But I was far from a joking mood. I couldn't think of who else Zipho would want us to meet other than a prospective client. With dread, I thought about how much harder it would be to drown out Nomusa and Xaron's objections to my fruitless pursuit when we had a paying job waiting in the wings.
She shrugged. "All I know is that we're meeting someone soon and were lucky they didn't arrive before us."
Just then, someone entered the cafe. All three of us looked around expectantly.
Xaron quickly turned back to the table, eyes wide. "Tribune," he muttered.
My heart hammered in my chest as I stared at the Tribune. The Bali man was dressed in the maroon robes of the Tribunal and stood scanning the cafe with a calm expression. His skin was dark and rich as newly rained earth. Though his robes hung thick about him, his thin face betrayed his spare frame. White gloves peeked out from beneath wide sleeves, and around his neck hung a bronze medallion composed of two half-circles connected by a thin lattice of silvery threads. The robes were sign enough of who he was, but the medallion legitimized his station as part of the Confessionary Tribunal, Oedija's judiciary branch of the government.
I leaned forward and spoke in a low voice. "That's not just any Tribune. That's Tribune Vusumuzi. He looked into Myron's death, and is in charge of the Shepherds."
Zipho bustled over to the Tribune and made a big show of pouring him a drink, a performance at which Vusumuzi smiled politely.
"Did Zipho want us to meet him?" Nomusa whispered, incredulous.
My mouth had gone dry. This couldn't have come at a better time. After all my scrambling, here was someone with firsthand information of the murder. Why now, of all times, Zipho chose to introduce us was beyond me. But if the gods wanted to bless me with good luck, I wasn't going to object.
"They're coming," Xaron muttered as the pair approached. It took me a moment to understand the depth of his nervousness. Then it finally clicked. Tribune Vusumuzi, being in charge of the Shepherds, enforcers of the laws restricting wardens, would undoubtedly make a feral like Xaron uncomfortable.
The Tribune held a steaming cup as he stopped before our table. From behind his back, Zipho gestured impatiently for us to rise. We readily complied.
"Nomusa-sha," Zipho said, addressing Nomusa in the Bali usual practice, "please meet Tribune Yorandu Vusumuzi-sa. Honored Tribune, this is Eshalo Yorandu Nomusa-sha, true Heir to our ishaka."
Vusumuzi bowed and offered his arm. Nomusa gripped it at the forearm from above, while he gripped from below.
"Vusumuzi-sa," she said formally, "I am always delighted to meet a fellow of our ishaka. Have you been gone from it long? Zipho-ma has not given your family name."
"Please, call me Vusu, Nomusa-sha," the Tribune said as he withdrew his hand. "And as you may already suspect, I left our home a long time ago. The family I come from is no longer of consequence, as I am its last member." Though his words were firm, he smiled in a kindly manner.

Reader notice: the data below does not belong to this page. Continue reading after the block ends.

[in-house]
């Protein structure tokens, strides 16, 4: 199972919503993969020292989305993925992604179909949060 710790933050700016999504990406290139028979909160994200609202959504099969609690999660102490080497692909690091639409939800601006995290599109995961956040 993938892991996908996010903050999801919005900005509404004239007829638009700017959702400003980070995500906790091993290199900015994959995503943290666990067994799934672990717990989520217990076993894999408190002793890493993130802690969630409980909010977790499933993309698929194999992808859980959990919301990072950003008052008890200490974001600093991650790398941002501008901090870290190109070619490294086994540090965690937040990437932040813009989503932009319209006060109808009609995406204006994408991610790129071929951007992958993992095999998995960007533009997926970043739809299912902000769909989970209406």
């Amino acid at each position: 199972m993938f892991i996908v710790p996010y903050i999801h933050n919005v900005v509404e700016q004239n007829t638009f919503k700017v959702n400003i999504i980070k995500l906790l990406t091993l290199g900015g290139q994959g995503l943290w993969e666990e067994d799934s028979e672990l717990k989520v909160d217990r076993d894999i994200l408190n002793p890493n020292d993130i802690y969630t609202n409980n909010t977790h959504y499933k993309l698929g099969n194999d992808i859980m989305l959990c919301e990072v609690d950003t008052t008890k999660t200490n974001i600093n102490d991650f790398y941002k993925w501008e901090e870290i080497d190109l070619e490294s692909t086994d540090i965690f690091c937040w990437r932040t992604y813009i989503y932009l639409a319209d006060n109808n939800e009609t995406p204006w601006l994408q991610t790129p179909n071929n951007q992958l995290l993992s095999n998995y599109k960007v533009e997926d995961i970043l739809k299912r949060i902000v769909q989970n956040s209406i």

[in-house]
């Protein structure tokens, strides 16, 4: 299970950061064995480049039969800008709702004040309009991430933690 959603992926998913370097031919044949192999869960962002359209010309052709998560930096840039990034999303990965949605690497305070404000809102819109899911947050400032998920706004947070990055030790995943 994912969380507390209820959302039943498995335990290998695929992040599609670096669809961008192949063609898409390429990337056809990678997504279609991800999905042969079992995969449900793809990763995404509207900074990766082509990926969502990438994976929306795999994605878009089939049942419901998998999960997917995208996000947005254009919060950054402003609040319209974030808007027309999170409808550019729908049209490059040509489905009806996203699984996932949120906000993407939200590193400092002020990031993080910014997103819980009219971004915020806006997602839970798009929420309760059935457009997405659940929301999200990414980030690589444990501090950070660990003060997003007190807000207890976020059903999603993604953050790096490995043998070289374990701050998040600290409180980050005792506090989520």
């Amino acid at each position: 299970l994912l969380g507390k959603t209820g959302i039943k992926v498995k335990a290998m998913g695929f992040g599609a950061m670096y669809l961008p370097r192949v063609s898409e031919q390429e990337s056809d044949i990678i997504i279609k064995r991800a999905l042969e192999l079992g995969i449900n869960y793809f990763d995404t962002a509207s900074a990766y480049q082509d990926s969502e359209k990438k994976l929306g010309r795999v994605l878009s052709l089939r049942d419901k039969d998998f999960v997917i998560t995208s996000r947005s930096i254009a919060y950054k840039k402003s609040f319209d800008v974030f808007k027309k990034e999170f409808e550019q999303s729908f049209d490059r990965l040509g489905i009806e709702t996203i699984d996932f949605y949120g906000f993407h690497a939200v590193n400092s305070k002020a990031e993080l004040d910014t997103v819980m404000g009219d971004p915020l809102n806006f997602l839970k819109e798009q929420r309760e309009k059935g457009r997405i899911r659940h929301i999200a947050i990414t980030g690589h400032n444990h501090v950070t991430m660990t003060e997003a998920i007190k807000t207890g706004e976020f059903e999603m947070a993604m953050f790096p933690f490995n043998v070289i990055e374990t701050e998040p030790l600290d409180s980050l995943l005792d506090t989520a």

"His tatu tell a different story," Zipho said conspiratorially. "He has only shown me once, but my eyes do not deceive. From the line of the old kings, he is."
I knew little of the history of the Bali chiefdoms, and nothing of the kingdom that had once united them. I glanced at his sleeves hiding the tatu. Nomusa's eyes showed she wished to see them as well but did not ask. Perhaps it would be considered rude.
"It is not entirely out of the realm of the possibility," Vusu said with a smile. Then he turned to me. "And may I ask your name?"
I was off balance for a moment that he addressed me directly. Typically, Bali spoke only to each other, even when others were present. Perhaps he had been so long in Oedija that he had adopted our manners.
"Airene," I said after a moment's pause. "Of Port."
He nodded slowly. "Very nice to meet you." He held out his palm face-up, and I hesitated before greeting him the Bali way. Even through his sleeve and glove, his skin felt feverish. I withdrew quickly, studying him. Was he ill? It would explain his thinness. When I met his gaze, he smiled at me, and something of it seemed sad. It confused me, but I didn't let it show in my expression.
"And you?" Vusu said, looking past me to Xaron, who stood the furthest back of us all.
"Xaron of Port."
Vusu held out his hand, but Xaron looked aside as if distracted. Vusu let his arm drop but gave my friend a considering look. I wished Xaron had simply accepted the greeting. He risked drawing the Tribune's suspicion.
Zipho watched the exchanges with more than a bit of her own puzzlement, but she quickly recovered her sheen of affability and turned to Nomusa. "I thought you all might be interested in talking."
With a nod, she returned to her counter to attend to the growing line of customers.
Vusu made no move to sit, so Nomusa, Xaron, and I remained standing. Silence fell between us as Vusu studied each of us. Despite the awkwardness, his gaze remained calm. I wondered what Zipho's reason for introducing us was. I didn't dare believe what I hoped it was for.
I broke the silence. "Tribune Vusumuzi, I'm sure you've been busy these past few days."
He smiled again. "No more than usual, I'm afraid. Myron's death is just the latest trial."
It seemed a flippant dismissal. Could Vusu not suspect anything of it? Could it be a natural death after all? My stomach sank.
Desperate to keep my hopes afloat, I said, "I would think the Despot's death is a greater challenge than most."
Vusu continued to wear his slight smile. "It is a piece falling on a board full of pieces, Airene of Port. But other designs continue forward."
"You see this as a game, then. I wonder who the players are."
The Tribune's eyes crinkled. "No one surprising for you if I'm not mistaken. Yes, I've heard of you three before. Finches, after the Order of Verifiers."
I tried to repress a wince. Our work wasn't exactly illegal, but it couldn't be called sanctioned by the law either. And Xaron's abilities had sometimes been key to our success. Perhaps a pattern would be apparent to one who worked closely with wardens like Vusu.
"Yes," I replied shortly.